Some who take methadone to beat drug abuse and addiction report depression, anxiety, or mood swings. Some doctors prescribe low dose antidepressants to help offset these side effects of methadone.

Because you are in a therapeutic setting, you will also have access to a counselor to learn holistic techniques to manage these feelings.

Weight Gain After Acute Use of Opioids

Weight gain may be one of the side effects of methadone. However, it’s also common when ending a struggle with opioids. Because opioid drugs depress the appetite, they often cause unnatural weight loss.

The process reverses when ending the addiction. Your body functions, including metabolism and blood sugar levels, are returning to normal as you progress in your methadone program.

In many cases, gaining weight after using opioids is a sign of significant progress. It’s an indicator that you are regaining your health.

Disruption in Serotonin Levels

Serotonin levels may be related to the mood swings mentioned earlier. Serotonin is a key neurotransmitter that helps regulate mood, sleep, and appetite (all side effects mentioned so far).

The relationship between serotonin and methadone is still under investigation. However, a doctor can prescribe medications that can stabilize serotonin.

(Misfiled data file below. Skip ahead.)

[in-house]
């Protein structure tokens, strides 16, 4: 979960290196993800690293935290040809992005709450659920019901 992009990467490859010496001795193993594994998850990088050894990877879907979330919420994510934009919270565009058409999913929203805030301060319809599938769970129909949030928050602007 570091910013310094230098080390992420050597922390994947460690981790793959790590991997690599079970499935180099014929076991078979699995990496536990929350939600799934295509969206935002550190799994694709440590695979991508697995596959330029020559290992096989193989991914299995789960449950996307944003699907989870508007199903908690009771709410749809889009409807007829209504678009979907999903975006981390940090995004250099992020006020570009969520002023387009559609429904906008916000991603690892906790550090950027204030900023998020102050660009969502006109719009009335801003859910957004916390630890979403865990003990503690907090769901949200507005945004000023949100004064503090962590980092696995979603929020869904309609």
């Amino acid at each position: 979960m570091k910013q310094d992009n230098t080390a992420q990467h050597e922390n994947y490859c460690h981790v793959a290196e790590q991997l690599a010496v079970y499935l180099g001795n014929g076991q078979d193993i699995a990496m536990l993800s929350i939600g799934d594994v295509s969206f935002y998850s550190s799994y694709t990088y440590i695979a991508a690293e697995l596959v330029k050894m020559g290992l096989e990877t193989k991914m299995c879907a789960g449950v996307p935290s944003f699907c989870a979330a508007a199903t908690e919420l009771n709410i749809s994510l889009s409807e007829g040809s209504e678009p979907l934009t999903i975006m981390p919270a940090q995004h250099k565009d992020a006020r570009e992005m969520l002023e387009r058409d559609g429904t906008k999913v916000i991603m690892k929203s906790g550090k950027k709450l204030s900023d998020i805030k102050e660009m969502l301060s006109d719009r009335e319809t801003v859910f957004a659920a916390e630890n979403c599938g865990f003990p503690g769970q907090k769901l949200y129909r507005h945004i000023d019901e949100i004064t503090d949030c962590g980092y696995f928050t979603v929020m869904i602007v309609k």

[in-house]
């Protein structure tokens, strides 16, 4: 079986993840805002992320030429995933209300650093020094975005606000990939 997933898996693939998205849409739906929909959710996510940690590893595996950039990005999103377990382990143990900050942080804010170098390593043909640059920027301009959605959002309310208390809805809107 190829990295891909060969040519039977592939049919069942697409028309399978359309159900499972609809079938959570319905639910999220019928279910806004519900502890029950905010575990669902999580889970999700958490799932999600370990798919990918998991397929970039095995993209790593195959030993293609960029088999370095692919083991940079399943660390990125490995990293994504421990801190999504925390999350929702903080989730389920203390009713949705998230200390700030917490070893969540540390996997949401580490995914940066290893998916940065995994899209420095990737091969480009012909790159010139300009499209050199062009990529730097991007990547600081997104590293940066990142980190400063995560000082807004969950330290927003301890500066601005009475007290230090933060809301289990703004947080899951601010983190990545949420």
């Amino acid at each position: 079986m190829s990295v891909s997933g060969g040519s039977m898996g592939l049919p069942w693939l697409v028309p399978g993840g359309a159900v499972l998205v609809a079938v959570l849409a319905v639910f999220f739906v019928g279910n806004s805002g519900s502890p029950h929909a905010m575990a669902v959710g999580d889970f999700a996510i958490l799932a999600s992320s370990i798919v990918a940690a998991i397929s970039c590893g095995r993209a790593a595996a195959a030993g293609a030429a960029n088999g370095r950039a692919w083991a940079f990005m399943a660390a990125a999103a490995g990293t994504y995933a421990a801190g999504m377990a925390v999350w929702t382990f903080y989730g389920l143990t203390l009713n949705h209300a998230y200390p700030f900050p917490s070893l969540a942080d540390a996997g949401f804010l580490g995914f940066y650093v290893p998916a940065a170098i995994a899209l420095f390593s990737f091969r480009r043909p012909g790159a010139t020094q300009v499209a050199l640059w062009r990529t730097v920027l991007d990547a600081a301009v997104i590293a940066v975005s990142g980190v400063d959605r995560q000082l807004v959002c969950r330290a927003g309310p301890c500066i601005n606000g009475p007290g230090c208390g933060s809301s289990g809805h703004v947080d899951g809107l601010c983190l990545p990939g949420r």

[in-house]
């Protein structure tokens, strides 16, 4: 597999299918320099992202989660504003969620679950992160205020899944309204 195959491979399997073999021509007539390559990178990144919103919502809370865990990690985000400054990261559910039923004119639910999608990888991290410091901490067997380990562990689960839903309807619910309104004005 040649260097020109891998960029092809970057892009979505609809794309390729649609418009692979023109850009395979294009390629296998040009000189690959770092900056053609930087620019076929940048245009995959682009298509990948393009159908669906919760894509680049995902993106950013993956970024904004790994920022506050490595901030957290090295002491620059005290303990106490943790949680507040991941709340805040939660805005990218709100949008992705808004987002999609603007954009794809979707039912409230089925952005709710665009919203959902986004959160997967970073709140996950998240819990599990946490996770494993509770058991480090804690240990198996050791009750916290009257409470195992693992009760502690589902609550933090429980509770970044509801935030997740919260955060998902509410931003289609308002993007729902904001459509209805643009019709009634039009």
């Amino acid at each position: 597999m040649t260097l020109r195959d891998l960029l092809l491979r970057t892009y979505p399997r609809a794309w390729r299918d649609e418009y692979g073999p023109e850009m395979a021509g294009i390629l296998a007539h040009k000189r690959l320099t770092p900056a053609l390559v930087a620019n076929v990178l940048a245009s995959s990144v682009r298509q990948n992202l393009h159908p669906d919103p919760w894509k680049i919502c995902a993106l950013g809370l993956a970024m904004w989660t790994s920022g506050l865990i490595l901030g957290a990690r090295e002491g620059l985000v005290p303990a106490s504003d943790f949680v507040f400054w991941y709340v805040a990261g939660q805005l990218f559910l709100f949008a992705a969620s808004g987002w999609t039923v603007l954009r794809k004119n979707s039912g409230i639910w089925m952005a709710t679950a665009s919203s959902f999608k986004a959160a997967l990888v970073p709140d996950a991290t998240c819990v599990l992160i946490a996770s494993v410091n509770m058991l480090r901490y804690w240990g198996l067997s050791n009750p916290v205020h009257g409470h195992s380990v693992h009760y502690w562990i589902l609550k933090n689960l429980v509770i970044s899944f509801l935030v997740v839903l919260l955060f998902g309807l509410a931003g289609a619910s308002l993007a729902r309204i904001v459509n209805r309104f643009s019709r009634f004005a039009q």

Icarus Prefers Alternatives to Methadone Medications

Medication-Assisted Treatments

When you take methadone, you run a risk of developing tolerance or replacing the addiction to opioid drugs with this replacement drug. To avoid that, Icarus takes a thoughtful, multi-pronged approach to treatment.

You will work hard in counseling, discovering any root causes or trauma that led to your addiction. The doctor and care team will monitor you and provide you with medication-assisted treatments that are less addictive than methadone. Don’t worry – they’re still very effective!

You will also learn holistic care to help bring back your energy levels to what they used to be, before those days of substance abuse.

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Reach Out to Icarus for Support to Come Off Methadone

If you are ready to end your struggle with substance abuse, Icarus Behavioral Health is here to assist you. Our approaches to methadone detox and treatment are evidence-based and effective. We will help you manage the symptoms that often accompany withdrawal from opioid drugs (prescription medication or otherwise).

Like those scattered puzzle pieces, you can piece your life back together. You are no longer alone in trying to complete the puzzle – your doctor and the entire care staff at Icarus Behavioral Health can guide you through reconstructing it.

Connect with our team today to get help right away.